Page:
If your structure is failing – that’s a safety issue.

Are you responsible for the maintenance of any external staircases or drill towers?

When was the last time you carried out a Health Check on your External Staircases / Drill Towers?

Why not book a no obligation telephone consultation to find out how we could help you fulfill your Health & Safety obligations. Call us today on 0118 962 9666.

“Having worked well with Michael Aubrey Partnership before, they were an obvious choice to undertake structural assessments of external staircases/drill towers. They surveyed a number of sites across a large geographical area. Their reports were clear and concise and the “Red, Amber, Green” assessment helped us easily identify sites where remedial work was urgent. Using this information we were able to plan our maintenance programme in the most efficient way”.Graeme Major, Estate and Facilities Manager, Leicestershire Fire and Rescue Service

Happy Retirement Duncan Wells!

Happy Retirement Duncan

At the end of this month our colleague Duncan Wells will (finally!) be retiring at the ripe old age of 71.

A friend of John’s for over 15 years, Duncan has worked at Michael Aubrey Partnership since 2010, negotiating contracts with Telecoms Operators on behalf of the Fire and Police Service.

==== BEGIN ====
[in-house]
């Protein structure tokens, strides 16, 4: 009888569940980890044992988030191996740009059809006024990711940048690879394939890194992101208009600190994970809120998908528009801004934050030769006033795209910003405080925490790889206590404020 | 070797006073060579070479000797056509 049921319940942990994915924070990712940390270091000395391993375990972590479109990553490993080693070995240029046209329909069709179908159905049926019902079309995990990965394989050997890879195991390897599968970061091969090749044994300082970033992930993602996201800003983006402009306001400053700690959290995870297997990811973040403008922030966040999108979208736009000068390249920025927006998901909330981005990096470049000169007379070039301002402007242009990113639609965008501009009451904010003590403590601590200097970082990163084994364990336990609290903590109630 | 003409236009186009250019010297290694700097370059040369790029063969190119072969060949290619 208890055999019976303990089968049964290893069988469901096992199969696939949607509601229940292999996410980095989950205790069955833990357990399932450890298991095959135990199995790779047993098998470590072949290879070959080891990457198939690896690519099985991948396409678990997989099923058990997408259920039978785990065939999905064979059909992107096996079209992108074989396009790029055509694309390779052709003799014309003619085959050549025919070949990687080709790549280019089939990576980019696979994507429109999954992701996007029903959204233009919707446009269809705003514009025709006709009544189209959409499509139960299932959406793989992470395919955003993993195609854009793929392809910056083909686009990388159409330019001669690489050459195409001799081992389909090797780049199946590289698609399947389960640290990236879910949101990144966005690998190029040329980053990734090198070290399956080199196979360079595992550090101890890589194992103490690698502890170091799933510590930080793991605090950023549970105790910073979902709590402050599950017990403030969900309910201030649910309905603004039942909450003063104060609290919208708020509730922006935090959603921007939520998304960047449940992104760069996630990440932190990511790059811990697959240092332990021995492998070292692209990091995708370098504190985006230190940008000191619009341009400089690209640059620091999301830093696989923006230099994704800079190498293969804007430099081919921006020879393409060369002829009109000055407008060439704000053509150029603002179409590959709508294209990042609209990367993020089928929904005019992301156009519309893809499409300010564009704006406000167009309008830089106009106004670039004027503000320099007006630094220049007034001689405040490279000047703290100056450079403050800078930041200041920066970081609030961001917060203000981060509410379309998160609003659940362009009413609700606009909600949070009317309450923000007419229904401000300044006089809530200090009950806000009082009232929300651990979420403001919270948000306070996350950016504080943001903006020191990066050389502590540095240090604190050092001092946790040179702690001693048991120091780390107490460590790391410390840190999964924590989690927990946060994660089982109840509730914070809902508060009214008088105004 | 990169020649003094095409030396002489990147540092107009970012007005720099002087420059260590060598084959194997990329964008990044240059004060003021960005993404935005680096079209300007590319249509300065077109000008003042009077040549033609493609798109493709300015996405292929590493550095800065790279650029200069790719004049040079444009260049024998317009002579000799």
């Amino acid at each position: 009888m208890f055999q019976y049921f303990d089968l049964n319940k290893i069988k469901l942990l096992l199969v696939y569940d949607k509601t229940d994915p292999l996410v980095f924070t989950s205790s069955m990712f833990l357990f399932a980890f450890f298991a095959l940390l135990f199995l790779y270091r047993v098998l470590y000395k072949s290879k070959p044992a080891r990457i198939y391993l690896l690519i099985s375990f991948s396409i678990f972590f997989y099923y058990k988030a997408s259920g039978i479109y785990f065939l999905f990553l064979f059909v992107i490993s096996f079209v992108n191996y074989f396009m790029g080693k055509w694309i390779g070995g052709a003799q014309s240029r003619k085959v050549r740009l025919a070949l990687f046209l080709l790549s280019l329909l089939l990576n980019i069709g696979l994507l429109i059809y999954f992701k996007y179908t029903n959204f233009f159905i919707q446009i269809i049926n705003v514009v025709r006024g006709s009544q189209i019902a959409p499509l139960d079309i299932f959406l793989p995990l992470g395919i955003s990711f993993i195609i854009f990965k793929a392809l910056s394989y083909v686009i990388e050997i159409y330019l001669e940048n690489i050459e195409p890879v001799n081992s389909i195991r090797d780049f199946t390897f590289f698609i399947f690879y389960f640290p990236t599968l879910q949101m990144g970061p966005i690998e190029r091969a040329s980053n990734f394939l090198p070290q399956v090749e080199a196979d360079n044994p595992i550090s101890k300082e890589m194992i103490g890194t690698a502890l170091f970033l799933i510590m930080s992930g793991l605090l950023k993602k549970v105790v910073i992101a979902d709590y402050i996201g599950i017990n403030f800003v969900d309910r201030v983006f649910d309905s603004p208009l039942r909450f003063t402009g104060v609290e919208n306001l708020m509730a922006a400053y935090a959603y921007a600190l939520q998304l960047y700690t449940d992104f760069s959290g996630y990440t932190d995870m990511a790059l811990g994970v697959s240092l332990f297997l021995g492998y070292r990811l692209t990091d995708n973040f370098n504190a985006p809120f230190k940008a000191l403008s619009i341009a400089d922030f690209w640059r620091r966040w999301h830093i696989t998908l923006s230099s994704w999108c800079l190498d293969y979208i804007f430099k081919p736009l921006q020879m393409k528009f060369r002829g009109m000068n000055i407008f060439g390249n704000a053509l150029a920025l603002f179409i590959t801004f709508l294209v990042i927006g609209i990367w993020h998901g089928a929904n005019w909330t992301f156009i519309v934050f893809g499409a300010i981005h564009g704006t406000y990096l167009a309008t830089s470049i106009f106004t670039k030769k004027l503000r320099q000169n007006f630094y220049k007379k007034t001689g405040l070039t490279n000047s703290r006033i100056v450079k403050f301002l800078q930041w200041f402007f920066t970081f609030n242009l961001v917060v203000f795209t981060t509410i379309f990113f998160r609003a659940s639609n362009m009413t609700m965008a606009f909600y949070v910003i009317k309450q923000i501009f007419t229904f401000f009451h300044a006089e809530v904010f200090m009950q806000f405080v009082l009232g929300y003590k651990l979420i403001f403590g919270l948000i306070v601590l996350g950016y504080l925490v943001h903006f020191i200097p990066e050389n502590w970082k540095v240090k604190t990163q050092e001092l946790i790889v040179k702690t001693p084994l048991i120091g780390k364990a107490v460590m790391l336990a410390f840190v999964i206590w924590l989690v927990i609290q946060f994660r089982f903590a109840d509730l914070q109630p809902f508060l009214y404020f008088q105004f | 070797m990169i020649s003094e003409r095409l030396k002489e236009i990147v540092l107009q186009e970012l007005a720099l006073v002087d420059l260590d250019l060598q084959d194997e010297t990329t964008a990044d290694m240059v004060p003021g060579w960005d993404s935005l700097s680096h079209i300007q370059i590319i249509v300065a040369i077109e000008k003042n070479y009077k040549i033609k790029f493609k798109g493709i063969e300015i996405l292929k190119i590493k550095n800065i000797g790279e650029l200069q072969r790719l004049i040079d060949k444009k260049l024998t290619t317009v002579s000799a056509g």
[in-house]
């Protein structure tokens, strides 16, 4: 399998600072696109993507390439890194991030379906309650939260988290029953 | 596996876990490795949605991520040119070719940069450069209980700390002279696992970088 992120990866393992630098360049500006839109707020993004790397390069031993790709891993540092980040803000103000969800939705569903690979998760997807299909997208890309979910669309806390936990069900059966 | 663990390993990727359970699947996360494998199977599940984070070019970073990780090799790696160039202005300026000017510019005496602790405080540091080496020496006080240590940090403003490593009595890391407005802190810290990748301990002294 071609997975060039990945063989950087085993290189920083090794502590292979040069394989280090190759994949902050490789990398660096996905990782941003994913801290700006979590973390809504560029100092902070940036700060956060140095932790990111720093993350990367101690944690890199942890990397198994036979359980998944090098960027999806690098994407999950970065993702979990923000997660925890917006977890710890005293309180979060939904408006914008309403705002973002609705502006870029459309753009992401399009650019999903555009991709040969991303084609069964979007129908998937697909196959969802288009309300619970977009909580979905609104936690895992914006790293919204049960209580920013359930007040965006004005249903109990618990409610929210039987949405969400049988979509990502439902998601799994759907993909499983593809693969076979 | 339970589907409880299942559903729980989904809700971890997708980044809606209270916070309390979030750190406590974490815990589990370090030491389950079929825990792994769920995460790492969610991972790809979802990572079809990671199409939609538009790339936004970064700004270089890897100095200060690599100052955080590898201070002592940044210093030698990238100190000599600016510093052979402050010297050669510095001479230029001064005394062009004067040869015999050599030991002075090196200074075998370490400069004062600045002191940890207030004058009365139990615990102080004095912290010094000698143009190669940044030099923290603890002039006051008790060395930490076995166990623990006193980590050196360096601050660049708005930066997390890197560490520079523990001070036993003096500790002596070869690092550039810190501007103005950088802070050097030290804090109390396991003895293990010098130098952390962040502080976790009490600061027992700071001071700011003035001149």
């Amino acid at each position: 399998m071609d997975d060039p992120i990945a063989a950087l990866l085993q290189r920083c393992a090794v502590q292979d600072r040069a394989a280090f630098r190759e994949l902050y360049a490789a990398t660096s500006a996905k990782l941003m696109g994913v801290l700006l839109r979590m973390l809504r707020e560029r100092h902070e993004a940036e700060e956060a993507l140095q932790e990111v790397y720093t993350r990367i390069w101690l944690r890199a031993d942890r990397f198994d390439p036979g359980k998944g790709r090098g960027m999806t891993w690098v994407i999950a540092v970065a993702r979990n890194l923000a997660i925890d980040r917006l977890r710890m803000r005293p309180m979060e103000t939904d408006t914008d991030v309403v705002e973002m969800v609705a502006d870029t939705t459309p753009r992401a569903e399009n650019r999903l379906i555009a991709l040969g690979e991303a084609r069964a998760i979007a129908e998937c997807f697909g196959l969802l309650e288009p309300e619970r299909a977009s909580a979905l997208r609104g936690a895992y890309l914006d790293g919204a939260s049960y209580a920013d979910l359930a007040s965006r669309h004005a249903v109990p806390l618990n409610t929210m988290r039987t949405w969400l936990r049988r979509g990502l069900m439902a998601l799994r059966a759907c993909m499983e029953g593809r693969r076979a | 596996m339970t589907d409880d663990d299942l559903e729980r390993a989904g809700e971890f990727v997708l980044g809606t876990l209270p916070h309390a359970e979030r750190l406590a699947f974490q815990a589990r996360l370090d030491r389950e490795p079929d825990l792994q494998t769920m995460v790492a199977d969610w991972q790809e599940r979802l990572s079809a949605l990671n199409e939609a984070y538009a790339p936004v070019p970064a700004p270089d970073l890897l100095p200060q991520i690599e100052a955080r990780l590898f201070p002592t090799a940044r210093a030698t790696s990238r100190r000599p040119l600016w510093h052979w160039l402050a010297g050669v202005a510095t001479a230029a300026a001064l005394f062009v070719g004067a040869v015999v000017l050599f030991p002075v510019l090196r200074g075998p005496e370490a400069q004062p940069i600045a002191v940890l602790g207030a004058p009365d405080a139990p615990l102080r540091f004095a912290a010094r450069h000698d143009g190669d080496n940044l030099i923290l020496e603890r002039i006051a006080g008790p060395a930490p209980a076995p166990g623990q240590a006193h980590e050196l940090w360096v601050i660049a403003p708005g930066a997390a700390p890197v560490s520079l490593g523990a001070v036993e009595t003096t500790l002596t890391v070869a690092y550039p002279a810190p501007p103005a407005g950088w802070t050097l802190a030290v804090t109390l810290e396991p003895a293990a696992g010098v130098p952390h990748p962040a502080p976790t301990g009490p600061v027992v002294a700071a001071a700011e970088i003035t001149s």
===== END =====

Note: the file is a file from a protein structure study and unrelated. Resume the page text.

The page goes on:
Duncan will be greatly missed.

Talking about his retirement Duncan said,

I’ve had a great time at Michael Aubrey Partnership – and I’ve enjoyed every single moment.  I’ll be sorry to leave – I really mean it this time! I wish everyone at Michael Aubrey all the very best and I’ll be staying in touch”.

Duncan’s replacement, Gary Meek has been working alongside Duncan since January, familiarising himself with all the Site management contracts, operators and their representatives.

Presenting Duncan with his leaving gift John Staves said,

We wish you all the very best in your retirement, it’s been great working with you and we hope that you’ll enjoy your gift – please keep in touch“.

Managing Structural Safety – Condition Surveys , Seminar Part Three